UNITED STATES DEPARTMENT OF AGRICULTURE
BUREAU OF AGRICULTURAL ECONOMICS
JULY 18, 1938
TH E H O G S I T U A T N
"1GE PRICE OF HOGS AT CHICAGO. FEDERALLY INSPECTED
SLAUGHTER OF HOGS, AND INCOME OF INDUSTRIAL
WORKERS, UNITED STATES, 1929-38
Income of industrial workers*
S(Index numbers. 1924-29=100)
1929, 1930 1931 1932 1933 1934 1935 1936
*ADJUSTED FOR SEASONAL VARIATION
U.S. DEPARTMENT OF AGRICULTURE
NEG. 34437 BUREAU OF AGRICULTURAL ECONOMICS
THIS CHART SHOWS THE RELATIONSHIP OF CHANGES IN SLAUGHTER
SUPPLIES OF HOGS AND CHANGES IN INCOMES OF CONSUMERS TO CHANGES
IN HOG PRICES. THE LOWER LEVEL OF HOG PRICES THUS FAR IN 1938
HAS BEEN LARGELY THE RESULT OF THE DROP IN INCOMES OF CONSUMERS
SINCE THE SUMMER OF 1937.
Of Interest to Livestock Economists and Producers
These reports are available upon
request to the
Bureau of Agricultural Economics
June 1 Pig Crop Report (Issued June 29) Estimates by States, of pigs
saved and sows farrowed, spring and fall, for 1936, 1937, and 1938.
Livestock, Meats and Wool Market Statistics and Related Data 1937
(Issued May 1938) The fifth annual statistical handbook.
Includes statistics for 1937 and earlier years.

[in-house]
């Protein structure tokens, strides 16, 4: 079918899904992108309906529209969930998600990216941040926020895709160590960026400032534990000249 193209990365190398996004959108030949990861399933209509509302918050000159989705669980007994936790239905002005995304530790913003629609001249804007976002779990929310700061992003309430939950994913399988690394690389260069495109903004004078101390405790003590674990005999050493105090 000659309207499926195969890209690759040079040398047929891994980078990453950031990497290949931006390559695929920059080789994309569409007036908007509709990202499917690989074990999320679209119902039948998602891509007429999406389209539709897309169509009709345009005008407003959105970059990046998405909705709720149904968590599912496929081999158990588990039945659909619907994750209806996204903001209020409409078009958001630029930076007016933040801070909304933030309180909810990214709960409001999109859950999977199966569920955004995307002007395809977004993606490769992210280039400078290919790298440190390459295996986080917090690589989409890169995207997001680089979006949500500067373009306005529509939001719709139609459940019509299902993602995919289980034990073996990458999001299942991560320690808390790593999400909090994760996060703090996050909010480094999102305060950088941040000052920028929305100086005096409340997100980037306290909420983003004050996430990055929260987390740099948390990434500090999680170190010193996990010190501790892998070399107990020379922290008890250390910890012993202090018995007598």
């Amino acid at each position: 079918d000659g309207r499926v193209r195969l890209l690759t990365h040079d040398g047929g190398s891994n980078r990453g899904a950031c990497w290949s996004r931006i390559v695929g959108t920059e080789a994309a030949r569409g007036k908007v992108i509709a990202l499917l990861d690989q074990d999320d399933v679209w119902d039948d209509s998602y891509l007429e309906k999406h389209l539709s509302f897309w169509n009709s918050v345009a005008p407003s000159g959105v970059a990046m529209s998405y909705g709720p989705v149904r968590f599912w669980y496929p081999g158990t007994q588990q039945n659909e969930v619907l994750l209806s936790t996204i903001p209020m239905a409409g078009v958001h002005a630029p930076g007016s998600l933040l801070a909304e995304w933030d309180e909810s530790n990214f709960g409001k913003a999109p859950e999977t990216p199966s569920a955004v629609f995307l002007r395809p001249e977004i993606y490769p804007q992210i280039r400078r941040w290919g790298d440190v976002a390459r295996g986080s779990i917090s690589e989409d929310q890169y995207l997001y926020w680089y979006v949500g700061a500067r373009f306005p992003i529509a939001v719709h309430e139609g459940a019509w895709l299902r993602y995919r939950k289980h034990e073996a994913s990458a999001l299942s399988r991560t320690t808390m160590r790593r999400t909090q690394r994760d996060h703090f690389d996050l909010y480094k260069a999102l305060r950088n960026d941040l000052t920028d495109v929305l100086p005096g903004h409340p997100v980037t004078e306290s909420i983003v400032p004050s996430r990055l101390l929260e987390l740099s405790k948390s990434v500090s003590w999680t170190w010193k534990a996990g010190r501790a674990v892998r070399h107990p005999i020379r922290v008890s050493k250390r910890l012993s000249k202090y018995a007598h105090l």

Farm Production from Meat Animals, by States (Issued June 1938) -
Contains the 1936 revised and 1937 preliminary estimates of
inventory numbers of meat animals, production, farm disposition
Disposition of Feed Grains, Corn, Oats, Barley, and Grain Sorghums
(Issued June 1938) An historical series of tables showing
estimates of farm disposition. The series on corn, oats, and
barley cover the crops 1909 to 1936, inclusive; for feed grains,
from 1919 to 1936, inclusive. The data are on a crop-year basis.
Shrinkage and Dressing Yields of Hogs (Issued June 1938) In brief,
this printed bulletin by Knute Bjorka, Agricultural Economist,
describes the extent to which hogs lose weight while being shipped
to mrLrkut. The publication, Tcchnical Bulletin No. 621, contains
numerous charts and tables of d-.t-L analyzing shrinkage and
dressin- yields in relation to time in transit, to weight,
to the season of shipmercnt, and to the source of purchase. Shrinkage
of hojs in transit may result from oxcrction or from loss in weight
of tissue. It is the loss of actual tissue ;iciht that causes
the dressing yield of hogs to decrease. Tissue shrinkage, it was
found, b..irins early in the period of transit and continues until
hogs reach the plant where they are oliughtcred. It occurs even
though feed and water arc given enroute, and is more rnpid in
light weight hogs than in hugz of heavier weight.
July 19, 1938
THE H O G SIT UAT I N